Jonathan Lambert

Staff Writer, Biological Sciences, Science News

Jonathan Lambert joined Science News in 2019 as a staff writer covering biological sciences. He earned a master’s degree from Cornell University studying how a bizarre day-long mating ritual helped accelerate speciation in a group of Hawaiian crickets. A summer at the Dallas Morning News as a AAAS Mass Media fellow sparked a pivot from biologist to science journalist. He has previously written for Quanta Magazine, NPR, and Nature News.

All Stories by Jonathan Lambert

  1. Science & Society

    COVID-19: When will it be safe to go out again?

    No one yet knows when social distancing can end. Experts explain we need 'herd immunity,' which won't be easy and may come at a horrific cost.

  2. Health & Medicine

    WHO calls COVID-19 a global pandemic

    The United Nations’ World Health Organization has finally called COVID-19 a global pandemic. Here’s why.

  3. Health & Medicine

    The many challenges of corralling a coronavirus outbreak

    The Chinese government has quarantined millions of people in hopes of limiting spread of a new coronavirus. But no one yet knows how much this will help.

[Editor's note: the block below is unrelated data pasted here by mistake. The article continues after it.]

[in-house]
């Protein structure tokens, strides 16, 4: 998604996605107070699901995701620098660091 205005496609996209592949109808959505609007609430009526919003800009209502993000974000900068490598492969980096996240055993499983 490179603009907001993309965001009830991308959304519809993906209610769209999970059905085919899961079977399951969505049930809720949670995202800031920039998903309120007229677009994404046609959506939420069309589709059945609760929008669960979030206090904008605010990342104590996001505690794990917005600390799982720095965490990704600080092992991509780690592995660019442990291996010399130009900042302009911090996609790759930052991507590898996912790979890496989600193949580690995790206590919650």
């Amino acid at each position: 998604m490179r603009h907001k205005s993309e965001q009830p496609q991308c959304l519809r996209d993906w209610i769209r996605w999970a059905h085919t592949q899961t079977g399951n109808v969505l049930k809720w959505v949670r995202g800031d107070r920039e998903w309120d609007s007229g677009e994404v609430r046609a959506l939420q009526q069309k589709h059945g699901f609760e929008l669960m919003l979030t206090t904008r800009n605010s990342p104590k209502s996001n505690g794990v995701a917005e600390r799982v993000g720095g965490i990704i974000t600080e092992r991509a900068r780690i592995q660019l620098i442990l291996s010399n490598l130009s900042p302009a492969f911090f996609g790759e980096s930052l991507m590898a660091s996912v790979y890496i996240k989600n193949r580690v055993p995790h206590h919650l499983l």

4. Health & Medicine

    Serious virus emerges in China and is spreading globally

    A new viral infection emerged in December 2019 among people in Wuhan, China. The mystery illness has already killed at least 17 people and sickened many hundreds.

  5. Life

    Why some whales become giants and others are only big

    Being big helps whales access more food. But just how big a whale can get is influenced by whether it hunts or filter-feeds.

  6. Animals

    Why are bird eggs in cold climates darker colored?

    A global survey of bird egg color has revealed a simple trend: the colder the climate, the darker the egg.

  7. Ecosystems

    Groundwater pumping is draining rivers and streams worldwide

    Excessive groundwater use could push more than half of the regions that depend on water pumped up from underground aquifers past an environmental tipping point by 2050. That could threaten aquatic ecosystems around the world.

  8. Chemistry

    2019 Nobel Prize in chemistry goes for pioneering lithium-ion batteries

    Today’s lithium-ion batteries power everything from smartphones to computers. Three scientists who pioneered those batteries just got the 2019 Nobel Prize in chemistry.